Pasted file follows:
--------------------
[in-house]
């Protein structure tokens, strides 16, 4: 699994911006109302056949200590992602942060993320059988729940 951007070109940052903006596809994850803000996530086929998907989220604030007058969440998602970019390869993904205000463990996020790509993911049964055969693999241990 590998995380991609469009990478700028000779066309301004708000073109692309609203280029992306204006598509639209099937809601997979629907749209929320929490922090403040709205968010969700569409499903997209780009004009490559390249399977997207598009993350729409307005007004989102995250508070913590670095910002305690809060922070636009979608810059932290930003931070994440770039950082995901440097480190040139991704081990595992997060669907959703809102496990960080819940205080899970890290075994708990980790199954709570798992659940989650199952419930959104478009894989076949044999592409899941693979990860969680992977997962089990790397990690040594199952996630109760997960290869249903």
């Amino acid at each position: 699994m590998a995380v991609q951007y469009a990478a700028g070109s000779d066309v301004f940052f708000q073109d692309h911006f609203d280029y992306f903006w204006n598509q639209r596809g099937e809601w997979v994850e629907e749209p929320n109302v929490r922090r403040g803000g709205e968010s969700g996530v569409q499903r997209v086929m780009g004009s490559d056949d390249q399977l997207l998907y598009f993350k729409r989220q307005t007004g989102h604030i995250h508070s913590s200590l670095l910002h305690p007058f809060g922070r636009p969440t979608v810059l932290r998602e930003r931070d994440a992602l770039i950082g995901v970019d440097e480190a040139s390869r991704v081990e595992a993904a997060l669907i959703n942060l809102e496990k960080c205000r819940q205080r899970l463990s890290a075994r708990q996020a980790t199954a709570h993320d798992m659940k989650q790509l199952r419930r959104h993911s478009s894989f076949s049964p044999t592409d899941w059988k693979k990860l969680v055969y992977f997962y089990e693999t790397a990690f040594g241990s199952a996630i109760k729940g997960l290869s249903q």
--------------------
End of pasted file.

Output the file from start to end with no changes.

[in-house]
């Protein structure tokens, strides 16, 4: 699994911006109302056949200590992602942060993320059988729940 951007070109940052903006596809994850803000996530086929998907989220604030007058969440998602970019390869993904205000463990996020790509993911049964055969693999241990 590998995380991609469009990478700028000779066309301004708000073109692309609203280029992306204006598509639209099937809601997979629907749209929320929490922090403040709205968010969700569409499903997209780009004009490559390249399977997207598009993350729409307005007004989102995250508070913590670095910002305690809060922070636009979608810059932290930003931070994440770039950082995901440097480190040139991704081990595992997060669907959703809102496990960080819940205080899970890290075994708990980790199954709570798992659940989650199952419930959104478009894989076949044999592409899941693979990860969680992977997962089990790397990690040594199952996630109760997960290869249903």
């Amino acid at each position: 699994m590998a995380v991609q951007y469009a990478a700028g070109s000779d066309v301004f940052f708000q073109d692309h911006f609203d280029y992306f903006w204006n598509q639209r596809g099937e809601w997979v994850e629907e749209p929320n109302v929490r922090r403040g803000g709205e968010s969700g996530v569409q499903r997209v086929m780009g004009s490559d056949d390249q399977l997207l998907y598009f993350k729409r989220q307005t007004g989102h604030i995250h508070s913590s200590l670095l910002h305690p007058f809060g922070r636009p969440t979608v810059l932290r998602e930003r931070d994440a992602l770039i950082g995901v970019d440097e480190a040139s390869r991704v081990e595992a993904a997060l669907i959703n942060l809102e496990k960080c205000r819940q205080r899970l463990s890290a075994r708990q996020a980790t199954a709570h993320d798992m659940k989650q790509l199952r419930r959104h993911s478009s894989f076949s049964p044999t592409d899941w059988k693979k990860l969680v055969y992977f997962y089990e693999t790397a990690f040594g241990s199952a996630i109760k729940g997960l290869s249903q």